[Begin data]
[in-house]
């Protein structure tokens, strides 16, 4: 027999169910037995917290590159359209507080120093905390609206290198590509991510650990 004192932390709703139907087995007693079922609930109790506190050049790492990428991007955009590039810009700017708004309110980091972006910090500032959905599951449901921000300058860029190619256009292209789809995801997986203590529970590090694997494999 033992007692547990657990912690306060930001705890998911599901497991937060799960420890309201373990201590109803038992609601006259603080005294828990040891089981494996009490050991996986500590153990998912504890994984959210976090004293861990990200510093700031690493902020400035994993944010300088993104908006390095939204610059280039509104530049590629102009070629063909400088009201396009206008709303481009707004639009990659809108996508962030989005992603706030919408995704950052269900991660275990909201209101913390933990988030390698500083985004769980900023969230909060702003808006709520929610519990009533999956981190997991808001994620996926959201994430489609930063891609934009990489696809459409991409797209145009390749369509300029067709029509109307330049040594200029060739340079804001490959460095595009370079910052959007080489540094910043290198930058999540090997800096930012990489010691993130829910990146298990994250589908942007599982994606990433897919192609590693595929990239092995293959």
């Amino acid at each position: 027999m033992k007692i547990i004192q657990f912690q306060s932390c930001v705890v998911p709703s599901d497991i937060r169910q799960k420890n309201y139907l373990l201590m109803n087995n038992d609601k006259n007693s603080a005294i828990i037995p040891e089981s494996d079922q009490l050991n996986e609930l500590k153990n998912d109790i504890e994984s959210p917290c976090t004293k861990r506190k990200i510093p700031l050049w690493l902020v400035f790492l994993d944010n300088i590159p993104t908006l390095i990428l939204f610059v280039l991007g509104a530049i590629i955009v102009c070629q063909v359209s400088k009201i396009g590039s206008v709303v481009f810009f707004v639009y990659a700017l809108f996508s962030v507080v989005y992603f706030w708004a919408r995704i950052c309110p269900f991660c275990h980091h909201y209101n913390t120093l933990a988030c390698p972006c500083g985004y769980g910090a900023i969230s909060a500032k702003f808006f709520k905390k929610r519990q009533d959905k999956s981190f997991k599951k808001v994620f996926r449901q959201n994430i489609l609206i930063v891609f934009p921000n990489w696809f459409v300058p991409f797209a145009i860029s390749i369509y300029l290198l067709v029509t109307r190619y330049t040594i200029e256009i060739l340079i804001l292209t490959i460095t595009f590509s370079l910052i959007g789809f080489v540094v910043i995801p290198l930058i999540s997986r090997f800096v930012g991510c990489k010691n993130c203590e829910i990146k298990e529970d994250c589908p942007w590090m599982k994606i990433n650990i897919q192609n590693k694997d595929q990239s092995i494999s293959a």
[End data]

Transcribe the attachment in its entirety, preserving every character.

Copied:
[in-house]
């Protein structure tokens, strides 16, 4: 027999169910037995917290590159359209507080120093905390609206290198590509991510650990 004192932390709703139907087995007693079922609930109790506190050049790492990428991007955009590039810009700017708004309110980091972006910090500032959905599951449901921000300058860029190619256009292209789809995801997986203590529970590090694997494999 033992007692547990657990912690306060930001705890998911599901497991937060799960420890309201373990201590109803038992609601006259603080005294828990040891089981494996009490050991996986500590153990998912504890994984959210976090004293861990990200510093700031690493902020400035994993944010300088993104908006390095939204610059280039509104530049590629102009070629063909400088009201396009206008709303481009707004639009990659809108996508962030989005992603706030919408995704950052269900991660275990909201209101913390933990988030390698500083985004769980900023969230909060702003808006709520929610519990009533999956981190997991808001994620996926959201994430489609930063891609934009990489696809459409991409797209145009390749369509300029067709029509109307330049040594200029060739340079804001490959460095595009370079910052959007080489540094910043290198930058999540090997800096930012990489010691993130829910990146298990994250589908942007599982994606990433897919192609590693595929990239092995293959």
């Amino acid at each position: 027999m033992k007692i547990i004192q657990f912690q306060s932390c930001v705890v998911p709703s599901d497991i937060r169910q799960k420890n309201y139907l373990l201590m109803n087995n038992d609601k006259n007693s603080a005294i828990i037995p040891e089981s494996d079922q009490l050991n996986e609930l500590k153990n998912d109790i504890e994984s959210p917290c976090t004293k861990r506190k990200i510093p700031l050049w690493l902020v400035f790492l994993d944010n300088i590159p993104t908006l390095i990428l939204f610059v280039l991007g509104a530049i590629i955009v102009c070629q063909v359209s400088k009201i396009g590039s206008v709303v481009f810009f707004v639009y990659a700017l809108f996508s962030v507080v989005y992603f706030w708004a919408r995704i950052c309110p269900f991660c275990h980091h909201y209101n913390t120093l933990a988030c390698p972006c500083g985004y769980g910090a900023i969230s909060a500032k702003f808006f709520k905390k929610r519990q009533d959905k999956s981190f997991k599951k808001v994620f996926r449901q959201n994430i489609l609206i930063v891609f934009p921000n990489w696809f459409v300058p991409f797209a145009i860029s390749i369509y300029l290198l067709v029509t109307r190619y330049t040594i200029e256009i060739l340079i804001l292209t490959i460095t595009f590509s370079l910052i959007g789809f080489v540094v910043i995801p290198l930058i999540s997986r090997f800096v930012g991510c990489k010691n993130c203590e829910i990146k298990e529970d994250c589908p942007w590090m599982k994606i990433n650990i897919q192609n590693k694997d595929q990239s092995i494999s293959a």